We see through the naivety of Peter’s commitment and question, “Really God? Follow you to the cross? There is too much uncertainty!”

But it’s right in this place of uncertainty that Jesus offers his invitation: “This is my body…this is my blood of the new covenant…eat and drink in remembrance of me.”

Remembrance – commitment to following Jesus as his first disciples did – happens in the midst of our uncertainty, not in spite of or only with our overcoming it.

The first last supper reminds us that we participate – fellowship, commune – with Jesus from this place of uncertainty – an uncertainty that extends into Good Friday and the cross. Like the first disciples, we respond to Jesus not once we have it all together, but on the way. Ours is a remembrance on the way...

the offense of the cross

On Friday Christians around the world will mark the death of Jesus. The cross, much more than symbol, carries with it much of the core of Christian belief. Yet the cross - the death of Jesus - remains one of the most difficult to understand and accept aspects of Christian belief. Even those within the Christian community debate and argue how exactly the cross is significant.

What is it about the cross that is controversial? Or, what’s “the offense of the cross” as Paul puts it?

I recently heard a pastor exhort Christians to not “underestimate how serious Paul was when it comes to the offensiveness of the cross.” We need to hammer this point home as preachers. Don’t back down from cultural pressure to dilute the offense of the Christian gospel. Interestingly, I also heard a different pastor say that was the most they’d been “yelled” at in a long time.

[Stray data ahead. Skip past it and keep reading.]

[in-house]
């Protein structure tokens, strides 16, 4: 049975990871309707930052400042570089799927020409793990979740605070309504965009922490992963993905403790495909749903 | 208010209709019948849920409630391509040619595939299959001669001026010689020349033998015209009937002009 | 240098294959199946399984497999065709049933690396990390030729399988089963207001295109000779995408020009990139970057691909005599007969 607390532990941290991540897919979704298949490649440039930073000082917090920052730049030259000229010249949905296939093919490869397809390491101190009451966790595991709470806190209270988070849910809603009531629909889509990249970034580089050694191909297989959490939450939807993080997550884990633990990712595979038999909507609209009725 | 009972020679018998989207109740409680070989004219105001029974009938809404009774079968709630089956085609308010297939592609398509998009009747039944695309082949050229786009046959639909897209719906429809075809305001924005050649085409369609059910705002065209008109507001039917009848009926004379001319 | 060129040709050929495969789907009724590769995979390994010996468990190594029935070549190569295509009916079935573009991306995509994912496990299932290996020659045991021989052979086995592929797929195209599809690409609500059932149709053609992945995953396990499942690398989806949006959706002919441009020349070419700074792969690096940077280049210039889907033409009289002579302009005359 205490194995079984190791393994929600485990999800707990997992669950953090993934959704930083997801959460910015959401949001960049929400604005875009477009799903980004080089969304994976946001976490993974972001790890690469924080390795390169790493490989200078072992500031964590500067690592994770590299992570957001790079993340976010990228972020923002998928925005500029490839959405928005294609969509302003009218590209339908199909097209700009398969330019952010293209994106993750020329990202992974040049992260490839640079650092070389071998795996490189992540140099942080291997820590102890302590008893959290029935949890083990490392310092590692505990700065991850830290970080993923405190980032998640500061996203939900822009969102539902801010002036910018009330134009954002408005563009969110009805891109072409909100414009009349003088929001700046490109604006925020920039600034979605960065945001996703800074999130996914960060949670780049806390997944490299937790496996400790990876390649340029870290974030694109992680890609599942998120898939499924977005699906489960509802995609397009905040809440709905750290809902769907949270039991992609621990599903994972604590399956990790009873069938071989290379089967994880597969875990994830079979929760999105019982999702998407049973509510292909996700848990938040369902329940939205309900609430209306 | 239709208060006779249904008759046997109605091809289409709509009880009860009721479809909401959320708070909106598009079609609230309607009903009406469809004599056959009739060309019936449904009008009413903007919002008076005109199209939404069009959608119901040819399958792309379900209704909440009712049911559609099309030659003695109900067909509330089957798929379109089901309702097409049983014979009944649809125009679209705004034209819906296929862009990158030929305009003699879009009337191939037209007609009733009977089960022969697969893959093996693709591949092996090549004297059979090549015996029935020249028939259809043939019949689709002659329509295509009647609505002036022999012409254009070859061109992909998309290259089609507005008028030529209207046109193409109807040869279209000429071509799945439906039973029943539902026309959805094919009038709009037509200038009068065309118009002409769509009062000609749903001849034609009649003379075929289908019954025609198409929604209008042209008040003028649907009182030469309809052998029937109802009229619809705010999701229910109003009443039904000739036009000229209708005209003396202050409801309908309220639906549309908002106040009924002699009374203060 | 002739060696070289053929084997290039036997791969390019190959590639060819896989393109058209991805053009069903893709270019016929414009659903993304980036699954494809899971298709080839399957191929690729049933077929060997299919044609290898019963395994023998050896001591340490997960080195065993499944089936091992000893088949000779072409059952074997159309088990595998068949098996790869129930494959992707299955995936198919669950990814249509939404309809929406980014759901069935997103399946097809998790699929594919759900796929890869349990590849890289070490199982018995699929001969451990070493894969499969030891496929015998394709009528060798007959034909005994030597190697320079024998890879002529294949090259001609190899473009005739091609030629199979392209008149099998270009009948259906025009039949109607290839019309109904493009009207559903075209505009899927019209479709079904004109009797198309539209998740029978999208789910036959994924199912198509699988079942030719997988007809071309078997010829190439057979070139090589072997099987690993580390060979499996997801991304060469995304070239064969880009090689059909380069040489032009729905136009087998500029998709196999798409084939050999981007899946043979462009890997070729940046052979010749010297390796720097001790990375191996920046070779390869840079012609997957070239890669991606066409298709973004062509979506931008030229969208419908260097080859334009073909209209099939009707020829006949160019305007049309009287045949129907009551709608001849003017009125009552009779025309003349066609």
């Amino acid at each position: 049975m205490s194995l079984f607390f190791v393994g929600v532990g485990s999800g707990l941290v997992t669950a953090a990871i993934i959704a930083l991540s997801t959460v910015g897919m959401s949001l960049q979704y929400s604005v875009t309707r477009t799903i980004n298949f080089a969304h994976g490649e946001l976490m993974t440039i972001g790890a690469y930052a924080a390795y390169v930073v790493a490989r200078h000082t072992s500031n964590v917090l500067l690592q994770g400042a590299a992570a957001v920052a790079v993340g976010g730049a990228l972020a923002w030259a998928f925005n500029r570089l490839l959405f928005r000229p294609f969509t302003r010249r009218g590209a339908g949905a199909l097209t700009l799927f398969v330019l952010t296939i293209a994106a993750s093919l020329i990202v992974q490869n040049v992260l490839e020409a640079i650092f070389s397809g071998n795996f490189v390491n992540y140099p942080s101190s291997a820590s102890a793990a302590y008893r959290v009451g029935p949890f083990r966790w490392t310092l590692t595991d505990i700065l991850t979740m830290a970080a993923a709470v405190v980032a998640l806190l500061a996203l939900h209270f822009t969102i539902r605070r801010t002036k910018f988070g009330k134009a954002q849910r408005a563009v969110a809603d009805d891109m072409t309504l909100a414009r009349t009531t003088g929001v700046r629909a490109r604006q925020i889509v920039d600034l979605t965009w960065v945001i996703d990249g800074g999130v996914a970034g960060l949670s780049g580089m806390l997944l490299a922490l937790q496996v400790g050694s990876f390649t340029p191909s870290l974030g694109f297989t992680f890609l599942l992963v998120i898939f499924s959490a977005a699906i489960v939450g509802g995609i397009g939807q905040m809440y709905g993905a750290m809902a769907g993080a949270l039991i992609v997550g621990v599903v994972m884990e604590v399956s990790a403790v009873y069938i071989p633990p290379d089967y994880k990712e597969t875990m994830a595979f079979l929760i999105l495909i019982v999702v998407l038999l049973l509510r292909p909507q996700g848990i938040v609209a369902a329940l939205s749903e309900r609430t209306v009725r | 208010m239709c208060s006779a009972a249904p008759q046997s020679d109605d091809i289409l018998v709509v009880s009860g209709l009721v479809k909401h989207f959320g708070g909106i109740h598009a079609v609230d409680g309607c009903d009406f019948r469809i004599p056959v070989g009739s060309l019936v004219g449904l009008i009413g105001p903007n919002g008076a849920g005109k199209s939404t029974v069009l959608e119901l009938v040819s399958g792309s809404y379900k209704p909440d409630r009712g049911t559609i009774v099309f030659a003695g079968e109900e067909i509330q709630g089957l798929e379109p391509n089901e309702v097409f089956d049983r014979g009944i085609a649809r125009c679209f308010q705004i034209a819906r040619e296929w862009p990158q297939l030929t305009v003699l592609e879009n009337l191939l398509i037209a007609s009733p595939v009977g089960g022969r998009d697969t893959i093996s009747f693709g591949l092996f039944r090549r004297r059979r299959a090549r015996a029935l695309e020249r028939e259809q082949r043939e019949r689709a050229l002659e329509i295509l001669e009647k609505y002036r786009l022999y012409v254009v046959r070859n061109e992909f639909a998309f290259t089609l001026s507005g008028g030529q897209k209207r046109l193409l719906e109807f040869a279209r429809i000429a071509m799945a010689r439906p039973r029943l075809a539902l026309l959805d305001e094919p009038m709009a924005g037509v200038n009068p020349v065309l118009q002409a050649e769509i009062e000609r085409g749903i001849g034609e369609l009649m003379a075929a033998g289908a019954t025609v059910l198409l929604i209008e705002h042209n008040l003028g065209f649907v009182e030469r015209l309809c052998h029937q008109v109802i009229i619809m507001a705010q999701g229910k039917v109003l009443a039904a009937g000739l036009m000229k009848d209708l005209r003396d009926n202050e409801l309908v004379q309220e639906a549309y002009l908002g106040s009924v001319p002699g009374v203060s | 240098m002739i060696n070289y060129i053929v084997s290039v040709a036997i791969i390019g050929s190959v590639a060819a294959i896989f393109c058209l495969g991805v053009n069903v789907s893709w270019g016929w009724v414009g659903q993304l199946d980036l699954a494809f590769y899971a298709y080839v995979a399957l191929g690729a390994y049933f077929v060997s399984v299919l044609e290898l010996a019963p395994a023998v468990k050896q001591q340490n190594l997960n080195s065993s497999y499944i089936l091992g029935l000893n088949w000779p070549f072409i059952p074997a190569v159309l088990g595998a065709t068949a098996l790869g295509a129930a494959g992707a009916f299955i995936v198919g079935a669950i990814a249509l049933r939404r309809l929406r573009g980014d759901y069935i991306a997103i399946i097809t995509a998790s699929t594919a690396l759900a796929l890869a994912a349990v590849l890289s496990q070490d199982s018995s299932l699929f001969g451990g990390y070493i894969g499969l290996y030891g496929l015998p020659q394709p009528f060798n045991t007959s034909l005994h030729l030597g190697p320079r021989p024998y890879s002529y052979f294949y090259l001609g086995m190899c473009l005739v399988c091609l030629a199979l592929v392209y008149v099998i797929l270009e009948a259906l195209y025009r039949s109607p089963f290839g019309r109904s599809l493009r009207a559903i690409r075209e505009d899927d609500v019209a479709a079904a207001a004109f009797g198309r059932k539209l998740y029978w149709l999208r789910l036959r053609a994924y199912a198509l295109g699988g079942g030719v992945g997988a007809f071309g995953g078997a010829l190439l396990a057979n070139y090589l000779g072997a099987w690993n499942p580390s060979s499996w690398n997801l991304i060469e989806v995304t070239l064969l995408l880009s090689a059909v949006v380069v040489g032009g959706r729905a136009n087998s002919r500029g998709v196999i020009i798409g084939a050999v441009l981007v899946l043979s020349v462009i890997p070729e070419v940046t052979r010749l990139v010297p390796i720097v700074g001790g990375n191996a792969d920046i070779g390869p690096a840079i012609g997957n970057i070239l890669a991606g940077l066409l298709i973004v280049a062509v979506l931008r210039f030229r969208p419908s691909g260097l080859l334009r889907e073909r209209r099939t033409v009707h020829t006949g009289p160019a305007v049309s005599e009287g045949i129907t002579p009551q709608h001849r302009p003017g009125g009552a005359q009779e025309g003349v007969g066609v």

And so I've been reflecting: what is the offense of the cross?

There are a few spots that the apostle Paul talks about the offense or foolishness of the cross:
Gal. 5:11: “Brothers and sisters, if I am still preaching circumcision, why am I still being persecuted? In that case the offense of the cross has been abolished.”

1 Cor. 1:18: “For the message of the cross is foolishness to those who are perishing, but to us who are being saved it is the power of God.”

1 Cor 1:23: “But we preach Christ crucified: a stumbling block to Jews and foolishness to Gentiles.”
Is the offense the cross itself? Is the offense that God, in Jesus, took unto himself the sins of the world, enduring a brutal death? Is Paul’s intention - writing to a group of squabbling Christians, let’s remember - to emphasize just how vicarious Jesus’ physical death was?

While no doubt offensive - God dying!?! - I’m not sure the details of Jesus physical death is the main offense. Sorry Mel Gibson. For Paul, a major component to the offense is actually the effect of the cross: uniting all people under God. The cross is foolishness in its claim of inclusion in a divided world. All sinners can be saved. Not just Jews. Not just Greeks. Not just individuals. Not just me... (Gal. 3:28)

We know Paul wrote to Christians who weren’t getting along. There was disunity that ran contrary to their beliefs and commitment to Jesus. Jewish Christians were excluding non-Jewish Christians (Gentiles). If Paul had agreed with these divisions (ie. circumcision of all men) people wouldn’t have been mad at him. There would be no offense in the cross if it didn’t challenge people’s concept of in and out, belonging and exclusion.

In a world as divided as ours and in a Christian faith as divided as ours, perhaps we need more of the “offense of the cross.” Let’s just be sure we get the right offensiveness, declaring and reflecting the “foolishness” of God’s love revealed in the cross.

Palm Sunday and April Fools

In a way, Palm Sunday and April Fools go well together - Jesus' triumphal entry, full of peoples' high expectations for their king, quickly turns to conflict and eventually the death of the king. "Hosanna!" turns to "crucify him!" in a matter of days. Palm Sunday is all about things not being what they seem. Kind of like April Fools.

This video from The Work of People illustrates the Palm Sunday-April Fools connection well: